THURSDAY, 20 DECEMBER 2012

Spindle’s End

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Spindle's End
by Robin McKinley
written for ages 13-16 | highly recommended
published in 2001 (2000) | Ace | 368 pages

Katriona, niece of a fairy and a fairy herself, is chosen out of all those in the village to attend the christening of the new princess. She finds herself rescuing the princess instead, and bringing her back to their little village where she can grow up as Rosie. Rosie grows up among the villagers, believing herself the orphaned cousin of Katriona. She retains an ability to speak to animals, unusual even in that magic-ridden land, becomes an expert horse-leech and forms a close friendship to Peony the wheelwright's daughter. This is all she knows until a short while before her 21st birthday, when an unusual man knocks at the door in the middle of a storm (in keeping with the conventions of narrative and dramatic tension) and her past is revealed.

I take my hat off once again to Robin McKinley, who has managed to retain the fairy-tale feel of a story while filling out the gaps normally indicated by phrases like "and she grew up knowing nothing of her past." The magical elements of the story are variously playful and wild, such as the land's native magic which turns mugs into frogs, and dark and sinister, as in the case of the evil Pernicia's curse upon the princess.

A wealth of details fills out the background of the Sleeping Beauty story: sharp spinning spindles are forbidden, so the people of Foggy Bottom develop a style of blunted carved spindle, which gives rise to its own style of spinning. The children of the land have a baby magic which they cannot control, so Katriona and her aunt take in baby-lodgers whose magic they are adept at controlling and averting. The land in which the story takes place is the first thing you meet in the book and it is described as "thick and tenacious" so that "you had to descale your kettle of its encrustation of magic at least once a week". It is a natural and wild magic, and mostly used by village fairies to offer charms to help you find things or to let you appear unattractive to would-be thieves. The sorcerors of the court study the mechanics of magic, but they hardly intrude upon the story at all.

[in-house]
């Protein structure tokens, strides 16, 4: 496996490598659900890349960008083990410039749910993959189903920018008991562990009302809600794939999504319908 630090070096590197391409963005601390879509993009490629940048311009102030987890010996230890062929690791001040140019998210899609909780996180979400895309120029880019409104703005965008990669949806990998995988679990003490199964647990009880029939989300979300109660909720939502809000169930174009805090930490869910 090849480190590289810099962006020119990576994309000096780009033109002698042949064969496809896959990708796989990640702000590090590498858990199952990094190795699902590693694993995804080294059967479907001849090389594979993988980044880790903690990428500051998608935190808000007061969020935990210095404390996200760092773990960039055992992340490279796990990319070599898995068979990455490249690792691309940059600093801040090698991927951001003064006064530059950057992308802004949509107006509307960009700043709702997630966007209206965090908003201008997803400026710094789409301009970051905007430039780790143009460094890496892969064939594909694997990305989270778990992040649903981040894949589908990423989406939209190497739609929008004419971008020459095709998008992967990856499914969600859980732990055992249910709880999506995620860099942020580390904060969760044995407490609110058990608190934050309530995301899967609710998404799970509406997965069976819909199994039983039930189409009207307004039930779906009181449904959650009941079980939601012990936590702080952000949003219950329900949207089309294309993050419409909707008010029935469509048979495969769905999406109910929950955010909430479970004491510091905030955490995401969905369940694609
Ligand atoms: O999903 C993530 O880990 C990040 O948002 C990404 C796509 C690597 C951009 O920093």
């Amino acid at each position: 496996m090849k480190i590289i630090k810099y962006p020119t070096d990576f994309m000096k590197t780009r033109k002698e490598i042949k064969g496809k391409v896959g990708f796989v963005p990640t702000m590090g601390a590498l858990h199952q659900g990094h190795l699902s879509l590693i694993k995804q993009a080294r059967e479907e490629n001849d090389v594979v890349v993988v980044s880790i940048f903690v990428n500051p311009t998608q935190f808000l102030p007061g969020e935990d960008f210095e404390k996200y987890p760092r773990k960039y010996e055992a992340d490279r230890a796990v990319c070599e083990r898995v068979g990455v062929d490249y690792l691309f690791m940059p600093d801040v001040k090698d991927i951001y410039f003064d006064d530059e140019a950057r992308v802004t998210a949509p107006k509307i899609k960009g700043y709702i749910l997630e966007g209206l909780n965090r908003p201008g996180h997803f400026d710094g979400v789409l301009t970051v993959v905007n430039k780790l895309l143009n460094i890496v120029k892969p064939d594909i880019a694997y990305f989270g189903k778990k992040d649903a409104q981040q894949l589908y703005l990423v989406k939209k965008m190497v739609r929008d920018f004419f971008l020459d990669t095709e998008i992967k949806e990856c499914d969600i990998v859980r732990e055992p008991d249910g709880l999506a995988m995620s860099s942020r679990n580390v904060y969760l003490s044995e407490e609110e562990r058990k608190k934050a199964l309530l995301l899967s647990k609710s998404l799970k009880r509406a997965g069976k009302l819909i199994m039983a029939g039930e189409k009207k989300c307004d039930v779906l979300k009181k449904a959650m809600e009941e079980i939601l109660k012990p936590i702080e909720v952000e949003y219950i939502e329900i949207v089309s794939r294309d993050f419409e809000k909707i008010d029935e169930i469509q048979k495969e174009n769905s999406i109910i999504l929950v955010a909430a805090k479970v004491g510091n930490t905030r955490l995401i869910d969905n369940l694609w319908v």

Can't find this book at your local library?  Click on its image above to locate it on Amazon.com.


MORE ON THESE TOPICS | classics, fairy tales, fantasy, magic

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Reading Matters is MercatorNet’s blog about children’s literature. Our goal is to enable parents and educators to find quality books for young people. For an explanation of our evaluation system, click here. We welcome reader input and new reviewers. We love comments on the book reviews. Write to us at jennifer.minicus@mercatornet.com.


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